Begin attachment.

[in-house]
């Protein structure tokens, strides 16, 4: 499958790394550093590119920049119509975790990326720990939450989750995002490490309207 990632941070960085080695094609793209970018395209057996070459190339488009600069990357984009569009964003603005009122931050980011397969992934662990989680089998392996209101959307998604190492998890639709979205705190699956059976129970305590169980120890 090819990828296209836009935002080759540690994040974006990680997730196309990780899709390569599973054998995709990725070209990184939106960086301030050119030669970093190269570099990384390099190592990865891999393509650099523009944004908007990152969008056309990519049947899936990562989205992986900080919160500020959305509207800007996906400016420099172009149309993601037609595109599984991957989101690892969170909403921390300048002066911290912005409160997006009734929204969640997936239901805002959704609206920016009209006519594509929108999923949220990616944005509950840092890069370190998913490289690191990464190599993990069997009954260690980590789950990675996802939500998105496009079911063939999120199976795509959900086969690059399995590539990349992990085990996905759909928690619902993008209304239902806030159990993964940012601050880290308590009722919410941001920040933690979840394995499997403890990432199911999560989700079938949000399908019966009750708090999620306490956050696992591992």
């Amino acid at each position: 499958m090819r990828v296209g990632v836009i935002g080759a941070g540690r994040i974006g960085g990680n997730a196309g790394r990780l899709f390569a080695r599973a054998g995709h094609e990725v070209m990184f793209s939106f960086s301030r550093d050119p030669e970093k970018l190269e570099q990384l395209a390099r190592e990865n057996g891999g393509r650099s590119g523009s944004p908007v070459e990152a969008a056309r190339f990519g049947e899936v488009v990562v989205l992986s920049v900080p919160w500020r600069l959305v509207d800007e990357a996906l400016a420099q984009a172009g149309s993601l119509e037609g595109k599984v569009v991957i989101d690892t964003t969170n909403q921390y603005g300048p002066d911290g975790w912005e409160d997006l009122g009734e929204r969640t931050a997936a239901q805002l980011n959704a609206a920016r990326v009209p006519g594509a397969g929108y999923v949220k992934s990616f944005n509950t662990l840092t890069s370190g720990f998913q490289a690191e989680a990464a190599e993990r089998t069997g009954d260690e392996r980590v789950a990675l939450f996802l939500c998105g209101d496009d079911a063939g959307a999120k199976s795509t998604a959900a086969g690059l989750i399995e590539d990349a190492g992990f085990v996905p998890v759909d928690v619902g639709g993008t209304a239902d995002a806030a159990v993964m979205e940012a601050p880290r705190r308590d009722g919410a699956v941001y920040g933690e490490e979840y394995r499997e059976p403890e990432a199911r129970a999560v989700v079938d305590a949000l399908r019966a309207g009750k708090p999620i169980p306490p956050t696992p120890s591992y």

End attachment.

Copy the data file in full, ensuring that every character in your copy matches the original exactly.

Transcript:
[in-house]
């Protein structure tokens, strides 16, 4: 499958790394550093590119920049119509975790990326720990939450989750995002490490309207 990632941070960085080695094609793209970018395209057996070459190339488009600069990357984009569009964003603005009122931050980011397969992934662990989680089998392996209101959307998604190492998890639709979205705190699956059976129970305590169980120890 090819990828296209836009935002080759540690994040974006990680997730196309990780899709390569599973054998995709990725070209990184939106960086301030050119030669970093190269570099990384390099190592990865891999393509650099523009944004908007990152969008056309990519049947899936990562989205992986900080919160500020959305509207800007996906400016420099172009149309993601037609595109599984991957989101690892969170909403921390300048002066911290912005409160997006009734929204969640997936239901805002959704609206920016009209006519594509929108999923949220990616944005509950840092890069370190998913490289690191990464190599993990069997009954260690980590789950990675996802939500998105496009079911063939999120199976795509959900086969690059399995590539990349992990085990996905759909928690619902993008209304239902806030159990993964940012601050880290308590009722919410941001920040933690979840394995499997403890990432199911999560989700079938949000399908019966009750708090999620306490956050696992591992």
């Amino acid at each position: 499958m090819r990828v296209g990632v836009i935002g080759a941070g540690r994040i974006g960085g990680n997730a196309g790394r990780l899709f390569a080695r599973a054998g995709h094609e990725v070209m990184f793209s939106f960086s301030r550093d050119p030669e970093k970018l190269e570099q990384l395209a390099r190592e990865n057996g891999g393509r650099s590119g523009s944004p908007v070459e990152a969008a056309r190339f990519g049947e899936v488009v990562v989205l992986s920049v900080p919160w500020r600069l959305v509207d800007e990357a996906l400016a420099q984009a172009g149309s993601l119509e037609g595109k599984v569009v991957i989101d690892t964003t969170n909403q921390y603005g300048p002066d911290g975790w912005e409160d997006l009122g009734e929204r969640t931050a997936a239901q805002l980011n959704a609206a920016r990326v009209p006519g594509a397969g929108y999923v949220k992934s990616f944005n509950t662990l840092t890069s370190g720990f998913q490289a690191e989680a990464a190599e993990r089998t069997g009954d260690e392996r980590v789950a990675l939450f996802l939500c998105g209101d496009d079911a063939g959307a999120k199976s795509t998604a959900a086969g690059l989750i399995e590539d990349a190492g992990f085990v996905p998890v759909d928690v619902g639709g993008t209304a239902d995002a806030a159990v993964m979205e940012a601050p880290r705190r308590d009722g919410a699956v941001y920040g933690e490490e979840y394995r499997e059976p403890e990432a199911r129970a999560v989700v079938d305590a949000l399908r019966a309207g009750k708090p999620i169980p306490p956050t696992p120890s591992y």